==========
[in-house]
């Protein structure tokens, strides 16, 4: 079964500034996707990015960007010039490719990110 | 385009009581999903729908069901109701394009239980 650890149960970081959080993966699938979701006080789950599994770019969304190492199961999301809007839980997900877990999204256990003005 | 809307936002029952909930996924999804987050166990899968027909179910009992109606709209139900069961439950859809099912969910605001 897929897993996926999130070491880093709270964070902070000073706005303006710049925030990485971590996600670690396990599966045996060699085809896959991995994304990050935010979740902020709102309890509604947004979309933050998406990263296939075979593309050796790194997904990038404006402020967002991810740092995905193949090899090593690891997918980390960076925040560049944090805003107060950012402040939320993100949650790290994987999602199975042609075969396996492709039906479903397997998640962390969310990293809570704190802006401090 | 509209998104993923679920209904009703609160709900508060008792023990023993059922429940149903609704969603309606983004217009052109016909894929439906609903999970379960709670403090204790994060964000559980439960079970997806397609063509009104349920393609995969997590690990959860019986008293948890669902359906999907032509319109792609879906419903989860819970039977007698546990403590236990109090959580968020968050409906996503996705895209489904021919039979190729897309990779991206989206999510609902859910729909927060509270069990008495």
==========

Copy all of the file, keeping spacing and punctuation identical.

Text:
[in-house]
């Protein structure tokens, strides 16, 4: 079964500034996707990015960007010039490719990110 | 385009009581999903729908069901109701394009239980 650890149960970081959080993966699938979701006080789950599994770019969304190492199961999301809007839980997900877990999204256990003005 | 809307936002029952909930996924999804987050166990899968027909179910009992109606709209139900069961439950859809099912969910605001 897929897993996926999130070491880093709270964070902070000073706005303006710049925030990485971590996600670690396990599966045996060699085809896959991995994304990050935010979740902020709102309890509604947004979309933050998406990263296939075979593309050796790194997904990038404006402020967002991810740092995905193949090899090593690891997918980390960076925040560049944090805003107060950012402040939320993100949650790290994987999602199975042609075969396996492709039906479903397997998640962390969310990293809570704190802006401090 | 509209998104993923679920209904009703609160709900508060008792023990023993059922429940149903609704969603309606983004217009052109016909894929439906609903999970379960709670403090204790994060964000559980439960079970997806397609063509009104349920393609995969997590690990959860019986008293948890669902359906999907032509319109792609879906419903989860819970039977007698546990403590236990109090959580968020968050409906996503996705895209489904021919039979190729897309990779991206989206999510609902859910729909927060509270069990008495």